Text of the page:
A hat tip to the indefatigable Michelle Malkin, who has a link to this incredible story from Oklahoma City's KOCO-TV.
You may remember University of Oklahoma student Joel Hinrichs III. On October 1, 2005, Hinrichs died outside the football stadium on the OU campus, when his home made bomb detonated. Now, the university has erected a memorial to Hinrichs, placing a paving stone engraved with his name outside the student union. Hinrichs' father, who lives in Denver, has offered to pay for the stone (which normally costs $150), but so far, he hasn't received a bill. In fact, the elder Hinrichs told KOCO that the university offered to have the stone placed.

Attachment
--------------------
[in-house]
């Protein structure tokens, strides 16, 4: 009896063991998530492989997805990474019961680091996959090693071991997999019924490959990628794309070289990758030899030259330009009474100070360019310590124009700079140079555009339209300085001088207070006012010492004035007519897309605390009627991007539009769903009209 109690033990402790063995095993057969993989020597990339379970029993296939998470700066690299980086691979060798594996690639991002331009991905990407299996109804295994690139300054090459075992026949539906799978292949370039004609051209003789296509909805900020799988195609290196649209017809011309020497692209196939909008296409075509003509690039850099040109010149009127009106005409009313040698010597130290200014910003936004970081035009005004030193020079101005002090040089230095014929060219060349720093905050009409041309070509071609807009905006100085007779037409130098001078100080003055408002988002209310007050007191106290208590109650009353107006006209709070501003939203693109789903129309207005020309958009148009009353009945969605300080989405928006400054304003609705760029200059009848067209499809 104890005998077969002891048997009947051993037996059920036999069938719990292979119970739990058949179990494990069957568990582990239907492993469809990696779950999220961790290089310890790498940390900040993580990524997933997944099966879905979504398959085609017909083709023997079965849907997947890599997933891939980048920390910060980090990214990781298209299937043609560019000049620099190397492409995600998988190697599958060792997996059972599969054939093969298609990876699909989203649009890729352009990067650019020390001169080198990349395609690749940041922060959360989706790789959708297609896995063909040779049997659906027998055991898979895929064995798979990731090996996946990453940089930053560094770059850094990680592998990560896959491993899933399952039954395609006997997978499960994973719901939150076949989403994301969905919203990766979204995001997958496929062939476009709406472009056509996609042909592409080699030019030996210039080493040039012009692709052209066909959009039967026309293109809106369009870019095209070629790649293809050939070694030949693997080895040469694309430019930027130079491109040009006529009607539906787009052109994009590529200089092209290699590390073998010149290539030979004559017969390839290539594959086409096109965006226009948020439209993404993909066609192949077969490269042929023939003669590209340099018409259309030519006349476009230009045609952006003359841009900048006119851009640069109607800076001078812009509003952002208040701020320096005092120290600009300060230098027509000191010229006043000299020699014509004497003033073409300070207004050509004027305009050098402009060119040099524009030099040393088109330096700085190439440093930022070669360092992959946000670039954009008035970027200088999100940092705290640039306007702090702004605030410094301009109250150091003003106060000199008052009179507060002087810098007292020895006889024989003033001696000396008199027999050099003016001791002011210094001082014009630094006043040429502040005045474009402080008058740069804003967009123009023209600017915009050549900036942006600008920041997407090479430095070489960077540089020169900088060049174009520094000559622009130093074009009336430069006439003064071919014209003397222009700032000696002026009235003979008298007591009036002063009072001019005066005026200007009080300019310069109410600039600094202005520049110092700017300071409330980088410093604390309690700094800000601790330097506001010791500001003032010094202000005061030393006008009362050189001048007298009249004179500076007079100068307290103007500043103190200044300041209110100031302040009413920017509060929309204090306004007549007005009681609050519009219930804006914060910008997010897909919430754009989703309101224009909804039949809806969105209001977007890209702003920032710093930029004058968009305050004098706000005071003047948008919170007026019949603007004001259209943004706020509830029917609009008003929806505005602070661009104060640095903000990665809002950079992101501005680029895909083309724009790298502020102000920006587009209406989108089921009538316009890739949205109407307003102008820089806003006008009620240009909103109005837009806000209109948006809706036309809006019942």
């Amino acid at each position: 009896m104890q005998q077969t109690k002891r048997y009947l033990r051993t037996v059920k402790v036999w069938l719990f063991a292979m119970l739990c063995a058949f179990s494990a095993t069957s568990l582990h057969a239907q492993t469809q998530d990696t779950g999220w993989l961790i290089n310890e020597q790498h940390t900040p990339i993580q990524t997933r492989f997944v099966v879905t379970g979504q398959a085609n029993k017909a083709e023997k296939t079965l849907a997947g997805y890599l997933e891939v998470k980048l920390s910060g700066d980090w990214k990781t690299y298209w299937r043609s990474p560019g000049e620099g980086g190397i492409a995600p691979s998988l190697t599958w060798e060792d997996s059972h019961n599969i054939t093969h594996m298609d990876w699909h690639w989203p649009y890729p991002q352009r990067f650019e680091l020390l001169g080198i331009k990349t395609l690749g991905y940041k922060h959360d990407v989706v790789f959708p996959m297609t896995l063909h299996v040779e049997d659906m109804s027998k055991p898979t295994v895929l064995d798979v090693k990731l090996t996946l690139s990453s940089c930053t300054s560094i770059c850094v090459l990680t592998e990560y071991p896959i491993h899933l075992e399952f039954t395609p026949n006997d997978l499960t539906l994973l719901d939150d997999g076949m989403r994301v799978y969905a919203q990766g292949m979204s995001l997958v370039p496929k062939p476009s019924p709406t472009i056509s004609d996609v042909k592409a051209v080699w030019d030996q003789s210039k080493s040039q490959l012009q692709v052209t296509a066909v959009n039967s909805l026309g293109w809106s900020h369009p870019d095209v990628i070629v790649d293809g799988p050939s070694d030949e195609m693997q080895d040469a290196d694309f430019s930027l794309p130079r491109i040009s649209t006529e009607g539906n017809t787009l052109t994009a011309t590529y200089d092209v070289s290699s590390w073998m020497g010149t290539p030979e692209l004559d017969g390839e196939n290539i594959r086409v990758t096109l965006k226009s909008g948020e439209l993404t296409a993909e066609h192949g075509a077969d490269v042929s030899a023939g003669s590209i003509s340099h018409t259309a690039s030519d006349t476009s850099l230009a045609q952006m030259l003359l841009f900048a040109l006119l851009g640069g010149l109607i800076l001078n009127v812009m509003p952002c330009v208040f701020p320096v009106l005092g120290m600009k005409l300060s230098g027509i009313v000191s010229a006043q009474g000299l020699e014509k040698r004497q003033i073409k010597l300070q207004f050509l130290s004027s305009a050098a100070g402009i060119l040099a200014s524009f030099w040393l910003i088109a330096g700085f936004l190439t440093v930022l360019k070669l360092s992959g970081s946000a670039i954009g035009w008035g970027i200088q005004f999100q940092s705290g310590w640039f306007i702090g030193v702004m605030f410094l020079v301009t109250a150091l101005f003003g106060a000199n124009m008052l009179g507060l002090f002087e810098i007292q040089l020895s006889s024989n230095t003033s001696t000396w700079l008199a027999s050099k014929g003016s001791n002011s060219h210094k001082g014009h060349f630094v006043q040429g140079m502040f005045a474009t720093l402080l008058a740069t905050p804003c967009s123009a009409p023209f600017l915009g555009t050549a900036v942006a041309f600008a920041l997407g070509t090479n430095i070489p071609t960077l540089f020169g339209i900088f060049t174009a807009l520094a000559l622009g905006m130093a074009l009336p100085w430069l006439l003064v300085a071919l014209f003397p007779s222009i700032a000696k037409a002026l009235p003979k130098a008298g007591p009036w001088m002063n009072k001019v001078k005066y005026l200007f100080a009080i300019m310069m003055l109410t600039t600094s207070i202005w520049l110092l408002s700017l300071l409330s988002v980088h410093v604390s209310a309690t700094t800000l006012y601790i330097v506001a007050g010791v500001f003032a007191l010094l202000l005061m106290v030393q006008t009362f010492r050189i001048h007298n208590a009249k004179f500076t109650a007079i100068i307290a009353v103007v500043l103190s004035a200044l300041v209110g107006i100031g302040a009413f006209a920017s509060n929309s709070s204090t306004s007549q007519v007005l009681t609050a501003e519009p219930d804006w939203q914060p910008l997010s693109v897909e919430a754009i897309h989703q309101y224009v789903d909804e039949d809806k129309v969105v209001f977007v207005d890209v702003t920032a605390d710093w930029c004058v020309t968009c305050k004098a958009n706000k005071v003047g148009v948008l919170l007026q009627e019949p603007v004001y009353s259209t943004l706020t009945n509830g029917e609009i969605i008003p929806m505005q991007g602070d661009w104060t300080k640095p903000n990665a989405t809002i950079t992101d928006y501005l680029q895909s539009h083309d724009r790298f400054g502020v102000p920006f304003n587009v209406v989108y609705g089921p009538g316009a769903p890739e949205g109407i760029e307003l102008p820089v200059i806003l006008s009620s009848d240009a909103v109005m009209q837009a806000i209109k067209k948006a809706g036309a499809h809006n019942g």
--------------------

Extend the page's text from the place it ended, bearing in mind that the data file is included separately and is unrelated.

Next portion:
Officially, the university ruled that Hinrichs' death was an "accidental suicide." However, readers will recall that Hinrichs had ties to the local Muslim community, and that at least one Norman police official believed that he intended to enter the stadium before detonating the device. It's also worth remembering that the FBI's Joint Terrorism Task Force took charge of the investigation only hours after Hinrichs killed himself, rather odd for a suicide case. Eventually, the agency announced that Hinrich's act was, in fact, a lone suicide, and not an act of terrorism.
But there are a number of unanswered questions about the Hinrichs case, as detailed in past posts by Michelle and Mark Tapscott, and others. Now, it seems that someone should ask who at OU had the "inspiration" to honor Mr. Hinrichs, a disturbed and dangerous young man (at best), or a potential suicide bomber (at worst). It would also be informative to know who paid for the memorial stone, since Hinrichs' father has not been billed.